Marsh wren

Emergent Marshes Support Biodiversity

Part of a series on CILTI’s conservation targets by guest blogger Ed Pope

We all know how important wetlands are. They provide food and habitat for all kinds of plants and animals, while filtering excess nutrients and sediment from surface runoff. At one time a significant portion of Indiana was wetlands. Before most of it was drained for agriculture, the Grand Kankakee Marsh in northwest Indiana was the second largest marshland in the United States. It was often referred to as “The Everglades of the North.”

There are several kinds of marshes. In an emergent marsh, herbaceous (non-woody) plants root in soil at the bottom of the marsh and send up foliage above the water. Emergent marshes are often divided into shallow and deep categories. Shallow marshes have water levels up to six inches during the growing season. Deep emergent marshes range from six inches to three feet in water depth. Both of these can be seasonal and dry out during portions of the year.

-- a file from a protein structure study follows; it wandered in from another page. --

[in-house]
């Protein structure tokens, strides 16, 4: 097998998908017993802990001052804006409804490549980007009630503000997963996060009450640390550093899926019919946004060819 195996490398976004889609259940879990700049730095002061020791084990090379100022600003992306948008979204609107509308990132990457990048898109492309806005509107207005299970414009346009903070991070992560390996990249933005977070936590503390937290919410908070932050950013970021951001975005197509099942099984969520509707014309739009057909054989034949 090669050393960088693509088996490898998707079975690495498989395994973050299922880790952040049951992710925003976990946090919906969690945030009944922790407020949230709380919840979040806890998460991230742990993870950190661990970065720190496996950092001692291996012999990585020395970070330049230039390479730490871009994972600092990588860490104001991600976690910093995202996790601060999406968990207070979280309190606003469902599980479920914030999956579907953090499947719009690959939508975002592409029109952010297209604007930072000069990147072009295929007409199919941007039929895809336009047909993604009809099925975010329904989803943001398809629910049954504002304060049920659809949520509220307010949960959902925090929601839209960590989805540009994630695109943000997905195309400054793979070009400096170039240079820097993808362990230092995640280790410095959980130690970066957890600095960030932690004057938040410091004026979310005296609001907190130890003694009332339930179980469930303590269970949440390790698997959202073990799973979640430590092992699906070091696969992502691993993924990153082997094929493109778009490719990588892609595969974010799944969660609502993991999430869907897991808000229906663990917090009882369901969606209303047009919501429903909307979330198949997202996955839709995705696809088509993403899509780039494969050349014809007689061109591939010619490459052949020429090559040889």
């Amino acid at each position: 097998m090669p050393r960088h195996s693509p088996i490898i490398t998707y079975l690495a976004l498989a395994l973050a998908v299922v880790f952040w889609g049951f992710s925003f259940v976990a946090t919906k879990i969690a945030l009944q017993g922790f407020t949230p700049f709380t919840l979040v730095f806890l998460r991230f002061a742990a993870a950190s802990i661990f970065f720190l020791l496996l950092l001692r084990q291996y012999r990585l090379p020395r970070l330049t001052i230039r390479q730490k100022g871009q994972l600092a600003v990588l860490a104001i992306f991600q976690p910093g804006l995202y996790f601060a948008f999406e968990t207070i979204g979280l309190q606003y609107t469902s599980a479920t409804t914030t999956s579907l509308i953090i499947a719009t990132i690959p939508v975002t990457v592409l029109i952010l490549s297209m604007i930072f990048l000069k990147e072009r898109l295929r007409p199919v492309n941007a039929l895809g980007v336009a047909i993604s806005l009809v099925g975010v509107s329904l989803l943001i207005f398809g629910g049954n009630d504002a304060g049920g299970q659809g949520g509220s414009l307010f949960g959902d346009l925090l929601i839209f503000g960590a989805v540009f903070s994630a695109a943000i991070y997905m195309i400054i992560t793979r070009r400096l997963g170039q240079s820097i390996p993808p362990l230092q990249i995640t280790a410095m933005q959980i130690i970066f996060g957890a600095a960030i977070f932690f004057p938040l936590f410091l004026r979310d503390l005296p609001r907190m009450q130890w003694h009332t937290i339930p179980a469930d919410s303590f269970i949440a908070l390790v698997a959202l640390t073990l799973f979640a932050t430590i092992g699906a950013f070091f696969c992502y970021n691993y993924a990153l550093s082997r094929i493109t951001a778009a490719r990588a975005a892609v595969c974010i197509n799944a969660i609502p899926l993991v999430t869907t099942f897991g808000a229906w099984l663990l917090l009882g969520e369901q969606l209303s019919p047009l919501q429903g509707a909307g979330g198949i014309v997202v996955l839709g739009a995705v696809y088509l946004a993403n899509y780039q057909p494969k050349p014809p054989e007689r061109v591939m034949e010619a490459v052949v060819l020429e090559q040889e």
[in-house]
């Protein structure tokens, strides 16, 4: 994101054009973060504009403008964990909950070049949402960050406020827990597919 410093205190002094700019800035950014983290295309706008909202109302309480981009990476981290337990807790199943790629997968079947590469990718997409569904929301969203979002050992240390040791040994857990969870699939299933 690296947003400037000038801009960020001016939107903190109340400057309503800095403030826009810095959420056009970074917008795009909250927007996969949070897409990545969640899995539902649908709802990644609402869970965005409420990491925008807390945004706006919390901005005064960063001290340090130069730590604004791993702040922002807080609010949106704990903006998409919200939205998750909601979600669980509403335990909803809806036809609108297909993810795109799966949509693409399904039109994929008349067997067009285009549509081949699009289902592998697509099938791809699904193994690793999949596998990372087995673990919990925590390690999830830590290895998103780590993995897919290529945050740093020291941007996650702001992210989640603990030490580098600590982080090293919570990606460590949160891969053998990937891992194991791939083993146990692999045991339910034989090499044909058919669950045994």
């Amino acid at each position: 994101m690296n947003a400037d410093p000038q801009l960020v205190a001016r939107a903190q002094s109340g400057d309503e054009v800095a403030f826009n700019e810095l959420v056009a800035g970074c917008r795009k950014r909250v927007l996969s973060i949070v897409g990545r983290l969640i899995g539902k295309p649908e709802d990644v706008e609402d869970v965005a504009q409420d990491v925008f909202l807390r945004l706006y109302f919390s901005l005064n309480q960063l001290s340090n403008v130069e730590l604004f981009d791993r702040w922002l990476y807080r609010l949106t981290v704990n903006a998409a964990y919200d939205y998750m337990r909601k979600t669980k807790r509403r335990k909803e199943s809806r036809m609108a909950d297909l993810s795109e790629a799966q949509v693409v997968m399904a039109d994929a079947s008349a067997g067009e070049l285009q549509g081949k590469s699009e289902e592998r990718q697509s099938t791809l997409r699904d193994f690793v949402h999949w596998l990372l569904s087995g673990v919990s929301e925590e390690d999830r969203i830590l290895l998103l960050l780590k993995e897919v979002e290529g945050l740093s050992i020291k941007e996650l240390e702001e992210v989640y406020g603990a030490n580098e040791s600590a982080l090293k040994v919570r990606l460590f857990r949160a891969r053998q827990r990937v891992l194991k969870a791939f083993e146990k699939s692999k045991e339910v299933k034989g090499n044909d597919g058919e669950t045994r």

Emergent marshes support great biodiversity, since they provide ample food, water and cover. Common plants found in emergent marshes include cattails, bulrushes and arrowhead. Animals such as mink, muskrat, frogs, turtles, snakes and crayfish can be found in and around marshes. Young fish frequent marshes connected to open water, where they are safe from larger fish. The state-endangered marsh wren also can find sanctuary among the reeds and cattails in an emergent marsh.

The core conservation areas of Central Indiana include two emergent marshes:

  • Mill Road Marsh and Fen (Henry County) – Home to the state-endangered marsh wren
  • Sand Pond (Parke County) – Home to acid loving plants such as cinnamon fern, sphagnum moss and royal fern

Sand Pond is currently unprotected, while Mill Road Marsh and Fen will require buffering.

Ed Pope

Guest Blogger

Ed Pope is a retired engineer from Rolls-Royce and a CILTI member since 2002.